Cargill: Decision by retailers to drop ‘pink slime’ was ‘disappointing but understandable’

By Elaine Watson

- Last updated on GMT

Related tags: Meat

Cargill produces finely textured beef at four plants in the US
Cargill produces finely textured beef at four plants in the US
The decision by retailers to remove finely textured beef (FTB) - aka ‘pink slime’ - from ground beef products was “disappointing but understandable given the immense volume of misinformation and hyperbole” surrounding the product, according to Cargill.

The firm was speaking to FoodNavigator-USA about the impact decisions by retailers and foodservice giants to drop FTB had had on Cargill given that Beef Products Inc has closed three of its four FTB facilities and AFA Foods has filed for bankruptcy citing 'pink slime' media damage.

Cargill director of communications Michael Martin said: “We produce FTB at four of our beef processing facilities and the FTB operation at each has been significantly scaled back. But we have not shuttered any operations or had any workforce reductions at our beef plants as the result of FTB being in the news.”

Voluntary labeling and consumer research

Asked whether it was realistic that firms that have now made public commitments to phase FTB out would reverse these decisions once the media storm subsides, he said: “It is for the retailers to decide if they bring back ground beef with FTB. The dialogue is ongoing.”

He added: “We have developed a voluntary labeling program approved by USDA, so that may help retailers bring back product containing FTB in the meat case. We're also conducting consumer research to better understand their knowledge and feelings about FTB.”

While labeling is “not mandatory because it's all beef”,​ said Martin, several voluntary label options were under discussion “including one that states ‘includes finely textured beef’.

Where is sustainability in pink slime debate?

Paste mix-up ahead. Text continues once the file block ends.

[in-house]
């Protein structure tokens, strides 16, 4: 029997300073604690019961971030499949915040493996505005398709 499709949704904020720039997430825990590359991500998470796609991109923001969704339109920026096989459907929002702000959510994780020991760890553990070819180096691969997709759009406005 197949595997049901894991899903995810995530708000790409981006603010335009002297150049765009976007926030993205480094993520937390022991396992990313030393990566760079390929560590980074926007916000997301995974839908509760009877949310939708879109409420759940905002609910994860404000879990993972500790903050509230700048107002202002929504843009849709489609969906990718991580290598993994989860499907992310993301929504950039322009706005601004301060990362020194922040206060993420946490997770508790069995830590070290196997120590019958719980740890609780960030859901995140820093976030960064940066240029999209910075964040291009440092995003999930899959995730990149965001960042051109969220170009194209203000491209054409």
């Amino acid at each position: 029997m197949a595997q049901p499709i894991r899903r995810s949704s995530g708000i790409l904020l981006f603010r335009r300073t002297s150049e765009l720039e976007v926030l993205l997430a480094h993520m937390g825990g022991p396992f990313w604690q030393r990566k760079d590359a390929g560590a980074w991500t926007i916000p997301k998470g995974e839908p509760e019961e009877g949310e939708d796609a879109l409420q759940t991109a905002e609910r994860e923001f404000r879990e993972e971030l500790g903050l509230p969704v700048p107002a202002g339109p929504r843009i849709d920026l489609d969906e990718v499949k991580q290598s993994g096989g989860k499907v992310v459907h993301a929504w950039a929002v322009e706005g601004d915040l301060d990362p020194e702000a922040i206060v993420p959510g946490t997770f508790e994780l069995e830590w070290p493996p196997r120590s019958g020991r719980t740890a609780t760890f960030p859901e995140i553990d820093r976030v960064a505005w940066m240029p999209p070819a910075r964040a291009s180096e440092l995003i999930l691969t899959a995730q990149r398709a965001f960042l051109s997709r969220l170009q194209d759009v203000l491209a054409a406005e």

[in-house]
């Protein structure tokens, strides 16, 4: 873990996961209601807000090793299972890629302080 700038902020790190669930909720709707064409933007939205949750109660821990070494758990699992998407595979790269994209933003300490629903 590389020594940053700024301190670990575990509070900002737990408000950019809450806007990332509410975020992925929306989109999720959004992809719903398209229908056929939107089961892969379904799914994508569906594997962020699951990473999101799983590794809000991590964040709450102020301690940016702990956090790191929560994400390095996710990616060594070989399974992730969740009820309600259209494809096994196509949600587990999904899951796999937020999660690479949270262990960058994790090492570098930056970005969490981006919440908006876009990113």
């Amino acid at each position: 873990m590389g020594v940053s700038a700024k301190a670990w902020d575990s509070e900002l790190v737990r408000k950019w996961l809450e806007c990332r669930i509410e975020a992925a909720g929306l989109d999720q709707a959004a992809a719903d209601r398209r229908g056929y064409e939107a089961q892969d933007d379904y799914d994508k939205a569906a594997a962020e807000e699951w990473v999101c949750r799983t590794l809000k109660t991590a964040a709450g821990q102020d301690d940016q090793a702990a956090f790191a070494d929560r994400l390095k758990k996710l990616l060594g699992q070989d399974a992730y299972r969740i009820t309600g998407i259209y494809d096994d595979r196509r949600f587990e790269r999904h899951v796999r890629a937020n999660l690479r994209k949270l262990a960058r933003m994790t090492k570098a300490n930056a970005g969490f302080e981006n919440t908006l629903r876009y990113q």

While Cargill's beef business is one of the largest in the US, and FTB ”is a relatively small part of it​”, explained Martin, the product is important because it helps Cargill maximize the amount of lean beef its captures from each animal while minimizing waste.

He added: “It also helps us avoid grinding other, higher value, muscle cuts such as chuck roast to get the lean meat we need for ground beef.

“It's a more sustainable way to provide safe, quality, nutritious, abundant and affordable ground beef to Americans, who have made ground beef a dietary staple throughout the nation."

FTB is typically added to ground beef to increase the percentage of lean beef, he added.

The irony, he said, was that “without FTB, we are hand cutting muscle meat from fatty trim to capture lean beef for inclusion in ground beef. That's not as efficient as using FTB technology to do the same thing and it's more wasteful and more expensive”.

‘Recovering edible wholesome protein’

Cargill has produced a video on finely textured beef to explain that it is “simply beef that has been separated from fat in a process similar to separating milk from cream​”.

In a web page dedicated to tackling myths about the product, it says: “It’s not scraps from the floor. It’s not cartilage, tendons or other parts of the animal. It’s not dog food. It’s not filler. It’s meat.”

While some producers give the product a puff of ammoniated gas to kill pathogens, Cargill uses citric acid.  

Click here​ to watch the video.

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3 comments

BeefisBeef

Posted by Jeremy Jacobsen,

Anyone that does their homework will easily come to this conclusion. This is all to do about nothing. I heard an excellent analogy awhile ago. If you have 50% ice and 50% water and you mix them together what would you label it? Beef is beef isn’t lame it’s just common sense.

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Citric acid made from corn

Posted by Donnie,

That puff of citric acid that is used by Cargill on the ground beef, is most likely made from corn, not citrus. It is not listed on the ground beef labels, to warn people who are allergic to corn, so they can avoid it. I've gotten sick from citric or lactic acid treated meat, because the processing and packaging aids made from corn are never labeled. As always, those of us allergic to corn are put at risk, because there is no truth in labeling. And companies can't or won't tell us when we contact them.

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Beef is Beef?????

Posted by Frank,

Just label the ground beef that has the filler and let the consumer decide. The beef is beef line is rather lame. Go to a grocery store and look at the beef section. If beef is beef why are all the different cuts labeled (rib eye, t-bone, etc)? Seems labeling is ok when you can charge more, but when it may cause a product to be worth less, all of a sudden "beef is beef"

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